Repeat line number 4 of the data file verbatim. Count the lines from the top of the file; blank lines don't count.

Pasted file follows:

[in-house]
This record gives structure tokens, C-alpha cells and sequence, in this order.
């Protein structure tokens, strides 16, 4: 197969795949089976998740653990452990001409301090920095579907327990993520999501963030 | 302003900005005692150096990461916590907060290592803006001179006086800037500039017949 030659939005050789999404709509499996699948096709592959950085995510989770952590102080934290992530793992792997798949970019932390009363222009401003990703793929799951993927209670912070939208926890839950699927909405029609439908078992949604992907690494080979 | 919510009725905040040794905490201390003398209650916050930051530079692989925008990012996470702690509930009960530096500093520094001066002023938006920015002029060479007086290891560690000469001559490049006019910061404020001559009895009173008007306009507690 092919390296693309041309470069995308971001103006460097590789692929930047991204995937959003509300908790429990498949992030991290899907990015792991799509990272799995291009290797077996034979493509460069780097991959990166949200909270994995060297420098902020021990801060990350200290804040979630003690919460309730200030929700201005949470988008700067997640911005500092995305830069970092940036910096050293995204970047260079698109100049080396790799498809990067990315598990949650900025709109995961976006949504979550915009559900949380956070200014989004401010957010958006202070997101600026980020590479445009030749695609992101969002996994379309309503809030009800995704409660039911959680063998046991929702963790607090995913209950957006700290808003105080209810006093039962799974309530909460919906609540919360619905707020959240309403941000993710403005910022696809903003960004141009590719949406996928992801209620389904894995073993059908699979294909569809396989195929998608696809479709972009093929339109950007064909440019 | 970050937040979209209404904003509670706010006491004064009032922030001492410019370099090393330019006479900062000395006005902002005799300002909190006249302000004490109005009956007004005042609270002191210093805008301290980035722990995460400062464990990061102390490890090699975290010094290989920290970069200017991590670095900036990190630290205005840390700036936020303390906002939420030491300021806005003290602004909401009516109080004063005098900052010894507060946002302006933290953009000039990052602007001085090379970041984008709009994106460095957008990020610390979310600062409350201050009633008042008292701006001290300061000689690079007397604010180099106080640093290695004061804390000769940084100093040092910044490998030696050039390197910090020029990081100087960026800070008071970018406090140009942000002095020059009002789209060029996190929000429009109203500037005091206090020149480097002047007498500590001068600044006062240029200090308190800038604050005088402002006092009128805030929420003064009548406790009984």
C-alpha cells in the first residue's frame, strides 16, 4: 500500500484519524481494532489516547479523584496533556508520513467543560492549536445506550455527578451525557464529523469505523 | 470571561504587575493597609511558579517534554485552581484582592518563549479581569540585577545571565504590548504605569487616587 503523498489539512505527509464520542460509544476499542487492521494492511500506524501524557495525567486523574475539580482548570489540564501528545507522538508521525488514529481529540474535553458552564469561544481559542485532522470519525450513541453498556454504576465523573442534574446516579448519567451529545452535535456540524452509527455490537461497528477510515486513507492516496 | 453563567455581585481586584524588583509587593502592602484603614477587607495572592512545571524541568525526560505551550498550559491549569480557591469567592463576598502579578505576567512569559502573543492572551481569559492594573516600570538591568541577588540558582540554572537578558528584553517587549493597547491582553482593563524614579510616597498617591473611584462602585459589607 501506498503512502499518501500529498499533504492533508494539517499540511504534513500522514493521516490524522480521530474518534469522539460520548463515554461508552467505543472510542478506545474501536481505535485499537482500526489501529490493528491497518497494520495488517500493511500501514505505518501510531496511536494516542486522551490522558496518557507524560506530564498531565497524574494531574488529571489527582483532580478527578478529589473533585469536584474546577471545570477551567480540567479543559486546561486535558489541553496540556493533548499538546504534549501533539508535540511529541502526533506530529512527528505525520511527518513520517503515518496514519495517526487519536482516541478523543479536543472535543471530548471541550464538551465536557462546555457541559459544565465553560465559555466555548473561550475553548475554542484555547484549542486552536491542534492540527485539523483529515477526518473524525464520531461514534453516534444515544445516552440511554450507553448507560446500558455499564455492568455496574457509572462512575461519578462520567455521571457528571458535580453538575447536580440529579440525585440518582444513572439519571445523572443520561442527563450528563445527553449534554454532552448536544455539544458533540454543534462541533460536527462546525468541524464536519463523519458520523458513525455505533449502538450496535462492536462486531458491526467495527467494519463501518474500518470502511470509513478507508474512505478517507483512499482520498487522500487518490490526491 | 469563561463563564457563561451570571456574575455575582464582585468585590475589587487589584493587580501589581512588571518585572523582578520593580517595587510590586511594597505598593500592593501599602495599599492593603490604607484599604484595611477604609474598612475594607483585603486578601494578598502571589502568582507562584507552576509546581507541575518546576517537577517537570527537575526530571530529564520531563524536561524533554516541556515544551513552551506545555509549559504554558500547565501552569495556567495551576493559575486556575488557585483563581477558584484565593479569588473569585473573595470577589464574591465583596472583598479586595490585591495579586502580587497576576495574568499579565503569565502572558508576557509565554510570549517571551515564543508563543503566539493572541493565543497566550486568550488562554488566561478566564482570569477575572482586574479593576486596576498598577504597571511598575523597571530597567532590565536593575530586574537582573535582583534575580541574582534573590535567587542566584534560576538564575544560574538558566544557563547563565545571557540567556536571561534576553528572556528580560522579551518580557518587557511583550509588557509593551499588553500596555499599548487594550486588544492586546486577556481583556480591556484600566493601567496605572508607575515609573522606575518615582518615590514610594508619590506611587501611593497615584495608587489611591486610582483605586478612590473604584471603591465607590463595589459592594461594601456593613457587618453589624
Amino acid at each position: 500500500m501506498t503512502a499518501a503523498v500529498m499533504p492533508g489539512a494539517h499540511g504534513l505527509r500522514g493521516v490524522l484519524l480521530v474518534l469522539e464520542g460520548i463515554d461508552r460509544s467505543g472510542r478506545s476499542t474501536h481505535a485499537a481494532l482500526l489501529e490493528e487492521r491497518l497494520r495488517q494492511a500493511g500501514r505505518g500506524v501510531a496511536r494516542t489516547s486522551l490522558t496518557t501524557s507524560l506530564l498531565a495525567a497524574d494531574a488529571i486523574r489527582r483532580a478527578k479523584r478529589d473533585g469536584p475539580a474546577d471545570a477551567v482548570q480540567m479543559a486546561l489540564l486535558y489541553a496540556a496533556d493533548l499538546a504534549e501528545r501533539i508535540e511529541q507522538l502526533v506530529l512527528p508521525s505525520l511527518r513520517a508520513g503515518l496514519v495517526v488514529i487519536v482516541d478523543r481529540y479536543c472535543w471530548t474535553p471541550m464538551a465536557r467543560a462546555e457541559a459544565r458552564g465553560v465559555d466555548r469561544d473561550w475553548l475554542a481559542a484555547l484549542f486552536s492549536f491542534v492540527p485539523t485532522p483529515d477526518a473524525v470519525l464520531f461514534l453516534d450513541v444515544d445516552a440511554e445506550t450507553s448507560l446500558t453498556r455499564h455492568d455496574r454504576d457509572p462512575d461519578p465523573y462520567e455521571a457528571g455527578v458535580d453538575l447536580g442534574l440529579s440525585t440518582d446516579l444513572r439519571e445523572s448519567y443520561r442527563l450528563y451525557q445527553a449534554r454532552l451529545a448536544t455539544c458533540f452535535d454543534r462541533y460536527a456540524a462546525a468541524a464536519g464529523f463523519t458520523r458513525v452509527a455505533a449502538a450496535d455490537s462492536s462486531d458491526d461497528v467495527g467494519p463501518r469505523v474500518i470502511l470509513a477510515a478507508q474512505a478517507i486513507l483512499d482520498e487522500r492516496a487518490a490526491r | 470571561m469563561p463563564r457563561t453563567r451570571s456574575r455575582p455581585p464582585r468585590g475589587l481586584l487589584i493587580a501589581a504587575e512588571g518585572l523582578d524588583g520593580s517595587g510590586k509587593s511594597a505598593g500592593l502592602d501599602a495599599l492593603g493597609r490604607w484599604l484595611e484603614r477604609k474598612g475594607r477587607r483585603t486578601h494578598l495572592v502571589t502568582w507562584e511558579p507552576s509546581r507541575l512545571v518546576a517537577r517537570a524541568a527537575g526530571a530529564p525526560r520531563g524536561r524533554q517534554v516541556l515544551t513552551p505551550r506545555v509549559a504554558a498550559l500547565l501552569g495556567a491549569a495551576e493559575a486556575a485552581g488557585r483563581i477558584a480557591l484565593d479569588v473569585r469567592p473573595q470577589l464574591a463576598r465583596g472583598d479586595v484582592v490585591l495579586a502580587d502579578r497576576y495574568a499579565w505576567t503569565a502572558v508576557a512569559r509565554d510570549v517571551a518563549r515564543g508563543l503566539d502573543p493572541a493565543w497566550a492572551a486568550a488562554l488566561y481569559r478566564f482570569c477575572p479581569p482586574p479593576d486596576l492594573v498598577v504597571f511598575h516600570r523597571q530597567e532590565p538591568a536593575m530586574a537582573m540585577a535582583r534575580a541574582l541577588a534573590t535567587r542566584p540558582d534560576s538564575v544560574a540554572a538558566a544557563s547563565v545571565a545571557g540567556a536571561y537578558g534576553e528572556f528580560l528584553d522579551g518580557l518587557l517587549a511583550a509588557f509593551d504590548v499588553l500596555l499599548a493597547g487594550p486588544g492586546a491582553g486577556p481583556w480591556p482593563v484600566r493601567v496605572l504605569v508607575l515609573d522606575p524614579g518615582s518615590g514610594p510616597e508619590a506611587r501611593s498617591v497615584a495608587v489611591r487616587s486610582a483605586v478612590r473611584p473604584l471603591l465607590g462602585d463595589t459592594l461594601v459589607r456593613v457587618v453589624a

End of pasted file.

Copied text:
C-alpha cells in the first residue's frame, strides 16, 4: 500500500484519524481494532489516547479523584496533556508520513467543560492549536445506550455527578451525557464529523469505523 | 470571561504587575493597609511558579517534554485552581484582592518563549479581569540585577545571565504590548504605569487616587 503523498489539512505527509464520542460509544476499542487492521494492511500506524501524557495525567486523574475539580482548570489540564501528545507522538508521525488514529481529540474535553458552564469561544481559542485532522470519525450513541453498556454504576465523573442534574446516579448519567451529545452535535456540524452509527455490537461497528477510515486513507492516496 | 453563567455581585481586584524588583509587593502592602484603614477587607495572592512545571524541568525526560505551550498550559491549569480557591469567592463576598502579578505576567512569559502573543492572551481569559492594573516600570538591568541577588540558582540554572537578558528584553517587549493597547491582553482593563524614579510616597498617591473611584462602585459589607 501506498503512502499518501500529498499533504492533508494539517499540511504534513500522514493521516490524522480521530474518534469522539460520548463515554461508552467505543472510542478506545474501536481505535485499537482500526489501529490493528491497518497494520495488517500493511500501514505505518501510531496511536494516542486522551490522558496518557507524560506530564498531565497524574494531574488529571489527582483532580478527578478529589473533585469536584474546577471545570477551567480540567479543559486546561486535558489541553496540556493533548499538546504534549501533539508535540511529541502526533506530529512527528505525520511527518513520517503515518496514519495517526487519536482516541478523543479536543472535543471530548471541550464538551465536557462546555457541559459544565465553560465559555466555548473561550475553548475554542484555547484549542486552536491542534492540527485539523483529515477526518473524525464520531461514534453516534444515544445516552440511554450507553448507560446500558455499564455492568455496574457509572462512575461519578462520567455521571457528571458535580453538575447536580440529579440525585440518582444513572439519571445523572443520561442527563450528563445527553449534554454532552448536544455539544458533540454543534462541533460536527462546525468541524464536519463523519458520523458513525455505533449502538450496535462492536462486531458491526467495527467494519463501518474500518470502511470509513478507508474512505478517507483512499482520498487522500487518490490526491 | 469563561463563564457563561451570571456574575455575582464582585468585590475589587487589584493587580501589581512588571518585572523582578520593580517595587510590586511594597505598593500592593501599602495599599492593603490604607484599604484595611477604609474598612475594607483585603486578601494578598502571589502568582507562584507552576509546581507541575518546576517537577517537570527537575526530571530529564520531563524536561524533554516541556515544551513552551506545555509549559504554558500547565501552569495556567495551576493559575486556575488557585483563581477558584484565593479569588473569585473573595470577589464574591465583596472583598479586595490585591495579586502580587497576576495574568499579565503569565502572558508576557509565554510570549517571551515564543508563543503566539493572541493565543497566550486568550488562554488566561478566564482570569477575572482586574479593576486596576498598577504597571511598575523597571530597567532590565536593575530586574537582573535582583534575580541574582534573590535567587542566584534560576538564575544560574538558566544557563547563565545571557540567556536571561534576553528572556528580560522579551518580557518587557511583550509588557509593551499588553500596555499599548487594550486588544492586546486577556481583556480591556484600566493601567496605572508607575515609573522606575518615582518615590514610594508619590506611587501611593497615584495608587489611591486610582483605586478612590473604584471603591465607590463595589459592594461594601456593613457587618453589624